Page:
March 2012
Volume 53, Issue 14
ARVO Annual Meeting Abstract  |   March 2012
Choroidal Thickness In Adult Onset Foveomacular Vitelliform Dystrophy
Author Affiliations & Notes
  • Serena Fragiotta
    "Sapienza" University of Rome, Latina, Italy
  • Pier Luigi Grenga
    Ophthalmology - S.M. Goretti Latina, "Sapienza" University of Rome, Rome, Italy
  • Serena Salvatore
    Department of Ophthalmology, University of Rome, Rome, Italy
  • Marco Marenco
    Ophthalmology, "Sapienza" University of Roma, Rome, Italy
  • Stefano Valente
    "Sapienza" University of Rome, Latina, Italy
  • Enzo M. Vingolo
    UOC Ophthal Hosp, University La Sapienza of Rome, Roma, Italy
  • Footnotes
    Commercial Relationships  Serena Fragiotta, None; Pier Luigi Grenga, None; Serena Salvatore, None; Marco Marenco, None; Stefano Valente, None; Enzo M. Vingolo, None
  • Footnotes
    Support  None
Investigative Ophthalmology & Visual Science March 2012, Vol.53, 2132. doi:
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      Serena Fragiotta, Pier Luigi Grenga, Serena Salvatore, Marco Marenco, Stefano Valente, Enzo M. Vingolo; Choroidal Thickness In Adult Onset Foveomacular Vitelliform Dystrophy. Invest. Ophthalmol. Vis. Sci. 2012;53(14):2132.

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      © ARVO (1962-2015); The Authors (2016-present)

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Purpose: : to evaluate choroidal thickness (CT) in adult onset foveomacular vitelliform dystrophy (AOFVD) and the relation with visual acuity and refractive errors.

Methods: : 21 eyes of 12 patients (4 male and 8 female, mean age 77.5 ± 5.7yrs) were enrolled. Patients with any other ocular disease or refractive errors > 6 diopters (D) were excluded. Best corrected visual acuity (BCVA) was determined using Snellen chart and was converted to logarithm of the minimum angle of resolution (logMAR) for statistical analysis. Bilateral choroidal thickness was determined using enhanced depth imaging (EDI) by spectral-domain optical coherence tomography (SD-OCT, Spectralis, Heidelberg Engineering, Germany). Choroidal thickness was measured at the fovea and 1500µm nasally, temporally, superiorly and inferiorly to the fovea. Spearman correlation coefficient was used to investigate the influence of visual acuity and refractive errors on CT. P values less than 0.05 were considered statistically significant.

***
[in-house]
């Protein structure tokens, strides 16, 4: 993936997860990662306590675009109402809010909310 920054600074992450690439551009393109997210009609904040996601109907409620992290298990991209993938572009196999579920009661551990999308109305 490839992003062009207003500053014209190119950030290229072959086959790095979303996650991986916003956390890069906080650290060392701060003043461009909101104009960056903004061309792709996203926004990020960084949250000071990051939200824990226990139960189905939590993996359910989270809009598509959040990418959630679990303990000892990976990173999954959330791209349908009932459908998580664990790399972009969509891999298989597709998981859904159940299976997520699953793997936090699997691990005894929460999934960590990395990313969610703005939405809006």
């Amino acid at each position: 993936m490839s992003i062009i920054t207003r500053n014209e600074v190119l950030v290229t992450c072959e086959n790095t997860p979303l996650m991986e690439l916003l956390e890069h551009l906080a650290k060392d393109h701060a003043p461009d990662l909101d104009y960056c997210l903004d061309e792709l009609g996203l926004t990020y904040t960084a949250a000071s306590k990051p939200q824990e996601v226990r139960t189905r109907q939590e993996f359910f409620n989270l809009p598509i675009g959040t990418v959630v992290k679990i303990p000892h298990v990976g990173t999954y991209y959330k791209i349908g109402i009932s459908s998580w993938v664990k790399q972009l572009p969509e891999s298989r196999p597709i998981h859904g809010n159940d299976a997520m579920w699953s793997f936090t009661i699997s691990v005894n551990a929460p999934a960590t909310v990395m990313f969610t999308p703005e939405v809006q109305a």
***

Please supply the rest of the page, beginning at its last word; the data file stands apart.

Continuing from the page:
Results: : Mean subfoveal choroidal thickness ± SD was 227.52 ± 63.1 µm, inferior CT was significantly thicker than subfoveal CT (244.8±63.3 µ, p<0.05), whereas nasal CT was significantly thinner than subfoveal CT (206.52±66.05µ, p<0.01). In patients with unilateral lesions CT was significantly thicker than fellow eye in all the four examined location (301±60.09 µm vs. 220.6±67.41 µm respectively for subfoveal CT, p < 0.05,). The mean subfoveal CT in the eyes with vitelliform lesions was 211±58.1µm, 242.83±75.3µm at the pseudohypopyon stage, and 229.6±59.45µm at the atrophic stage. In our study only 1 eye presented vitelliruptive stage (CT 294µm). Mean BCVA was 0.3±0.6 logMAR and mean spherical equivalent refractive error was +1.98±3.05 D. No correlation was noted between choroidal thickness and refractive errors, and between CT and visual acuity (Spearman’s rank correlation coefficient, r= 0.08 and r=-0.24, p= 0.69 and p=0.25 respectively).

Conclusions: : The EDI SD-OCT allows to delineate choroidal structure non invasively in vivo. Mean choroidal thickness in eyes with AOVFD was thicker than fellow eye. Morphological modifications of the choroid at different stages of the disease may play a role in the pathogenesis of AOFVD.

Keywords: macula/fovea • imaging methods (CT, FA, ICG, MRI, OCT, RTA, SLO, ultrasound) • choroid 

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